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Developing countries usually rely on cheaper non renewable energy to fuel their economies. It is undeniably condescending of developed countries to preach about the values of renewable energy when those very same countries’ mammoth economies were built off of coal and oil. However, because of the severity of climate change and the immediate nature of the issue the global community must pressure all of its citizens to pursue renewable energy.
Examples of non-renewable energy forms used more heavily in the past have been coal, oil, and natural gas. These carbon based energies were created millions of years ago as high pressure environments condensed still organic materials. Utilizing these energy forms yields enormous amounts of energy but at a great cost. The carbon dioxide emissions released from carbon based fuels incubates the Earth, trapping more heat than usual. This warming effect is responsible for a slew of cataclysmic trends, rising sea level, receding glaciers, and extreme draughts are only the tip of the iceberg. Climate scientists predict that continued fossil fuel use will make large swaths of the Earth inhabitable.
To combat the global climate catastrophe developed countries that currently control capital need to pressure developing countries to rely primarily on renewable energy. The World Bank, a coalition of wealthy developed countries tasked with managing poverty and promoting development, needs to be one of the enforcers. Watchdog groups have reported that the organization, which gives sizable loans to countries to jumpstart their energy infrastructure, was steering countries towards coal and oil investment. A powerful international conglomeration like the World Bank is clearly aware of the problem that climate change poses to us all and needs to lead the charge. That they prioritize quick financial gain over long term global stability is irresponsible and the height of greed. The World Bank has a long history of cozying to the coal and oil industry. The bank’s lending budget for 2017 was approximately $42 billion. This spending power if used to aid the management of climate change would make an enormous difference.
The narrative of numerous developing countries relying on cheap and dirty fossil fuels is not entirely true. Many Western nations like to imagine smog covered third world countries pumping carbon into the atmosphere and play the blame game. While China and India in the past have used massive amounts of coal and oil to fuel their economies many developing countries today are not as reliant, and are rapidly switching over to renewable.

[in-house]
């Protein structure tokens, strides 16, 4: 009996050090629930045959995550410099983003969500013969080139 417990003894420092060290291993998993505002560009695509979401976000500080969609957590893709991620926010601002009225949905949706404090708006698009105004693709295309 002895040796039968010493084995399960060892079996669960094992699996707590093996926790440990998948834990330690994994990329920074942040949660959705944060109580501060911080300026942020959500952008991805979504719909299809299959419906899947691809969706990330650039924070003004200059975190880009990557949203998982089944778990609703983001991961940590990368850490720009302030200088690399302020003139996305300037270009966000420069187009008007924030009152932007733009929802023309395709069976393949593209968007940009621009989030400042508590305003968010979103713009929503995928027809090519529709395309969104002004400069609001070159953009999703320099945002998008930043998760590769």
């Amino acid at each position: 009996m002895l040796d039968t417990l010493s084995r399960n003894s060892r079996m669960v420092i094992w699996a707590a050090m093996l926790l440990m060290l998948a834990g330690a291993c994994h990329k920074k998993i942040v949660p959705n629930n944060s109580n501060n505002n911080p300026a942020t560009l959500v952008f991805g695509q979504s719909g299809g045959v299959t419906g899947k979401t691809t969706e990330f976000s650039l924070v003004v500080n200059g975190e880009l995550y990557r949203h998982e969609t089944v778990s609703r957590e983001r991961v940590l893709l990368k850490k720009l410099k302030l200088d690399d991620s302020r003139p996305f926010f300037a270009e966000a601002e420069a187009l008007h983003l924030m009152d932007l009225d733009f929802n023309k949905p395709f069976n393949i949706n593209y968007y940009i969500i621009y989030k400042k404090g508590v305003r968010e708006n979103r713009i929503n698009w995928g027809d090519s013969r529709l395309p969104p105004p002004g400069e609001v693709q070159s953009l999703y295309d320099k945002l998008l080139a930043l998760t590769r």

Costa Rica may likely become the first developing country to derive its energy from 100% renewable energy. Costa Rico is of course a vibrant and diverse country home to many environmental advantages absent in other countries. Costa Rica is tapping into its geothermal reserves to produce energy, and has wind farms, hydro plants, and solar panels across the country.
The highly centralized and authoritarian form of government present in China makes a shift to renewable energy feasible. China has pledged to, by 2020, increase all non-fossil fuel energy by 20%. This includes quadrupling the use of solar power technologies, more than doubling use of wind, and phasing out coal. The final goal for Chinese government is to have renewable resources account for almost half of all energy use by 2050. This is ambitious because as of now China uses and produces more renewable energy than any other country.
Renewable energy options present a lucrative alternative for developing countries for multiple reasons. One of the main benefits provided by non-fossil fuel bases is their accessibility. Large shipping operations for imports of coal and oil, and technology needed to drill to reach reservoirs are not a necessity. As the price for renewable technologies like solar panels, hydro, and wind farms drop they will become the smarter more realistic option. Environmental havoc is also a constant issue when pursuing fossil fuels. In Nigeria, the most populous country in Africa, one of the country’s main exports and natural resources is oil. The wealth oil brings is a stimulant but also a curse. The Niger Delta has been horribly polluted as a result of the countries inexperienced drillers who often are not equipped with the technology needed to safely extract oil. The extraction process is dangerous, and often sparks eruptions ending in death. The process also decays the surrounding rivers, destroying ecosystems and putting fisherman out of work. The chaotic practice also attracts pirates, siphoning any oil they can find and sowing instability. Investment by foreign energy businesses would preserve ecosystems and provide a safer alternative.
The only way forward is together. We as a international community must unite to find innovative ways to encourage renewable energy. Bodies like the World Bank and large and wealthy energy corporations must themselves transition to renewable energy and encourage developing countries that do not have the advantages of wealth and established industry. Despite how profitable short term investment in fossil fuels can, the temptation must be resisted. Climate change will inevitably cause instability, and instability is always bad for business.
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